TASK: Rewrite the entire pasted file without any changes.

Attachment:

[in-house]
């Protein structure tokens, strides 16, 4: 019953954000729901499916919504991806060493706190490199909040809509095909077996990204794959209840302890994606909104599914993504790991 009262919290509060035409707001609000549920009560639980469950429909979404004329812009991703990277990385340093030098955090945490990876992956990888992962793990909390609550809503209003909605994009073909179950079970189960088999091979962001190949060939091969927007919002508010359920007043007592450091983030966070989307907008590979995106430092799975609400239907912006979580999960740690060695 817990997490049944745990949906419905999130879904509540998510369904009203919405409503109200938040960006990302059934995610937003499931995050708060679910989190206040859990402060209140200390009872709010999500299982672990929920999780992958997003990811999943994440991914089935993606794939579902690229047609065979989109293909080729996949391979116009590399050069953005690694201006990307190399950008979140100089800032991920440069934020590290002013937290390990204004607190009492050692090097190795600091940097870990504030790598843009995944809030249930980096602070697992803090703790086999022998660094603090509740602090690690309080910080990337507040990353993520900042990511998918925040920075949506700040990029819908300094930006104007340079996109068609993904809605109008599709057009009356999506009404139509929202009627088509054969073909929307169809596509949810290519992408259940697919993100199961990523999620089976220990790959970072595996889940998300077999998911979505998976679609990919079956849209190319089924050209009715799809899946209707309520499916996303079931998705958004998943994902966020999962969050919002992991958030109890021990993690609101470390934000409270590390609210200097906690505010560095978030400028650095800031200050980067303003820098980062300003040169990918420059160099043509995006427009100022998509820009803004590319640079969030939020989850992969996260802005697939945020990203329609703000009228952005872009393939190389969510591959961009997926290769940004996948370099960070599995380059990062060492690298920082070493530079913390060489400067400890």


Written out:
[in-house]
């Protein structure tokens, strides 16, 4: 019953954000729901499916919504991806060493706190490199909040809509095909077996990204794959209840302890994606909104599914993504790991 009262919290509060035409707001609000549920009560639980469950429909979404004329812009991703990277990385340093030098955090945490990876992956990888992962793990909390609550809503209003909605994009073909179950079970189960088999091979962001190949060939091969927007919002508010359920007043007592450091983030966070989307907008590979995106430092799975609400239907912006979580999960740690060695 817990997490049944745990949906419905999130879904509540998510369904009203919405409503109200938040960006990302059934995610937003499931995050708060679910989190206040859990402060209140200390009872709010999500299982672990929920999780992958997003990811999943994440991914089935993606794939579902690229047609065979989109293909080729996949391979116009590399050069953005690694201006990307190399950008979140100089800032991920440069934020590290002013937290390990204004607190009492050692090097190795600091940097870990504030790598843009995944809030249930980096602070697992803090703790086999022998660094603090509740602090690690309080910080990337507040990353993520900042990511998918925040920075949506700040990029819908300094930006104007340079996109068609993904809605109008599709057009009356999506009404139509929202009627088509054969073909929307169809596509949810290519992408259940697919993100199961990523999620089976220990790959970072595996889940998300077999998911979505998976679609990919079956849209190319089924050209009715799809899946209707309520499916996303079931998705958004998943994902966020999962969050919002992991958030109890021990993690609101470390934000409270590390609210200097906690505010560095978030400028650095800031200050980067303003820098980062300003040169990918420059160099043509995006427009100022998509820009803004590319640079969030939020989850992969996260802005697939945020990203329609703000009228952005872009393939190389969510591959961009997926290769940004996948370099960070599995380059990062060492690298920082070493530079913390060489400067400890």